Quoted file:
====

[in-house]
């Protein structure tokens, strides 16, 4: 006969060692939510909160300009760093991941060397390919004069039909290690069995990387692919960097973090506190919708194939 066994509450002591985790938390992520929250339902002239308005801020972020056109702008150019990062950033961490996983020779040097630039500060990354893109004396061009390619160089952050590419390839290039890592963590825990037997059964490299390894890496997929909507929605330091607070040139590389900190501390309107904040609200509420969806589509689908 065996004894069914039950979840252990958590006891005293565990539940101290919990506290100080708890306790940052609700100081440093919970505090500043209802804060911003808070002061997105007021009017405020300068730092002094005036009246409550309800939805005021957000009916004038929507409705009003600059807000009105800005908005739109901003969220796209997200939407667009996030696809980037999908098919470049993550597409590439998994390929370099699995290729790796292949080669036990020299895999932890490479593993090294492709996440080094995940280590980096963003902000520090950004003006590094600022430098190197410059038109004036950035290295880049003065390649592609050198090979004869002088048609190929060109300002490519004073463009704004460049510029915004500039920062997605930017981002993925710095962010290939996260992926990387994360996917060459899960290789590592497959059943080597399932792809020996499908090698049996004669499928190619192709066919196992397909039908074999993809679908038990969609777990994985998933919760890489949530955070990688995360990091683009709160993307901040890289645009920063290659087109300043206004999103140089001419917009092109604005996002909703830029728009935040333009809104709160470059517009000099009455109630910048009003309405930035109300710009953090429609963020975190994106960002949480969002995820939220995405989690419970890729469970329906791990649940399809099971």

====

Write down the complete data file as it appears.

[in-house]
């Protein structure tokens, strides 16, 4: 006969060692939510909160300009760093991941060397390919004069039909290690069995990387692919960097973090506190919708194939 066994509450002591985790938390992520929250339902002239308005801020972020056109702008150019990062950033961490996983020779040097630039500060990354893109004396061009390619160089952050590419390839290039890592963590825990037997059964490299390894890496997929909507929605330091607070040139590389900190501390309107904040609200509420969806589509689908 065996004894069914039950979840252990958590006891005293565990539940101290919990506290100080708890306790940052609700100081440093919970505090500043209802804060911003808070002061997105007021009017405020300068730092002094005036009246409550309800939805005021957000009916004038929507409705009003600059807000009105800005908005739109901003969220796209997200939407667009996030696809980037999908098919470049993550597409590439998994390929370099699995290729790796292949080669036990020299895999932890490479593993090294492709996440080094995940280590980096963003902000520090950004003006590094600022430098190197410059038109004036950035290295880049003065390649592609050198090979004869002088048609190929060109300002490519004073463009704004460049510029915004500039920062997605930017981002993925710095962010290939996260992926990387994360996917060459899960290789590592497959059943080597399932792809020996499908090698049996004669499928190619192709066919196992397909039908074999993809679908038990969609777990994985998933919760890489949530955070990688995360990091683009709160993307901040890289645009920063290659087109300043206004999103140089001419917009092109604005996002909703830029728009935040333009809104709160470059517009000099009455109630910048009003309405930035109300710009953090429609963020975190994106960002949480969002995820939220995405989690419970890729469970329906791990649940399809099971």